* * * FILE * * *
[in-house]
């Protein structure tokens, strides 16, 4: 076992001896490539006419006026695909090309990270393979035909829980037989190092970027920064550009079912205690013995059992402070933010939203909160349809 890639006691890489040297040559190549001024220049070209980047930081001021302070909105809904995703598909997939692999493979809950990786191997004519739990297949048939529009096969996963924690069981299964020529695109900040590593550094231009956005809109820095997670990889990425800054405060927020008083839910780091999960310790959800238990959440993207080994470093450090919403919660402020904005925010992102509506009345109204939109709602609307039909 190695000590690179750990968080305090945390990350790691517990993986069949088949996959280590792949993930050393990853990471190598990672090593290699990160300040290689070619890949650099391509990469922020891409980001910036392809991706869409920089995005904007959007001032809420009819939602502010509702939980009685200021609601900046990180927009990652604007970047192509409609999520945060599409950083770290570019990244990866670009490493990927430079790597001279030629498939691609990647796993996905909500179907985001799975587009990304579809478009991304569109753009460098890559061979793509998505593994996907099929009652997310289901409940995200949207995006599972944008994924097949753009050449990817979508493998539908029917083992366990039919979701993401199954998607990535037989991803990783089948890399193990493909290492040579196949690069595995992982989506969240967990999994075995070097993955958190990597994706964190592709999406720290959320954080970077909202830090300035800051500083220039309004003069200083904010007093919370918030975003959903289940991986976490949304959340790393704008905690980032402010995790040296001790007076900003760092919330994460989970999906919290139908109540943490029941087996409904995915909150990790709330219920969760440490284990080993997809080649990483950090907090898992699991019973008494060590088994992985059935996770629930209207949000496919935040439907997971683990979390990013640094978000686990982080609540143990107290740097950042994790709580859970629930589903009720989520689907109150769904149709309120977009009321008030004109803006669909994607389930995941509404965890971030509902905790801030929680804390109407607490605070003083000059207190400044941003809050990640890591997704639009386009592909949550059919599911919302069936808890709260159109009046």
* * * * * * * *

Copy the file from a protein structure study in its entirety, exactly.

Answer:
[in-house]
């Protein structure tokens, strides 16, 4: 076992001896490539006419006026695909090309990270393979035909829980037989190092970027920064550009079912205690013995059992402070933010939203909160349809 890639006691890489040297040559190549001024220049070209980047930081001021302070909105809904995703598909997939692999493979809950990786191997004519739990297949048939529009096969996963924690069981299964020529695109900040590593550094231009956005809109820095997670990889990425800054405060927020008083839910780091999960310790959800238990959440993207080994470093450090919403919660402020904005925010992102509506009345109204939109709602609307039909 190695000590690179750990968080305090945390990350790691517990993986069949088949996959280590792949993930050393990853990471190598990672090593290699990160300040290689070619890949650099391509990469922020891409980001910036392809991706869409920089995005904007959007001032809420009819939602502010509702939980009685200021609601900046990180927009990652604007970047192509409609999520945060599409950083770290570019990244990866670009490493990927430079790597001279030629498939691609990647796993996905909500179907985001799975587009990304579809478009991304569109753009460098890559061979793509998505593994996907099929009652997310289901409940995200949207995006599972944008994924097949753009050449990817979508493998539908029917083992366990039919979701993401199954998607990535037989991803990783089948890399193990493909290492040579196949690069595995992982989506969240967990999994075995070097993955958190990597994706964190592709999406720290959320954080970077909202830090300035800051500083220039309004003069200083904010007093919370918030975003959903289940991986976490949304959340790393704008905690980032402010995790040296001790007076900003760092919330994460989970999906919290139908109540943490029941087996409904995915909150990790709330219920969760440490284990080993997809080649990483950090907090898992699991019973008494060590088994992985059935996770629930209207949000496919935040439907997971683990979390990013640094978000686990982080609540143990107290740097950042994790709580859970629930589903009720989520689907109150769904149709309120977009009321008030004109803006669909994607389930995941509404965890971030509902905790801030929680804390109407607490605070003083000059207190400044941003809050990640890591997704639009386009592909949550059919599911919302069936808890709260159109009046």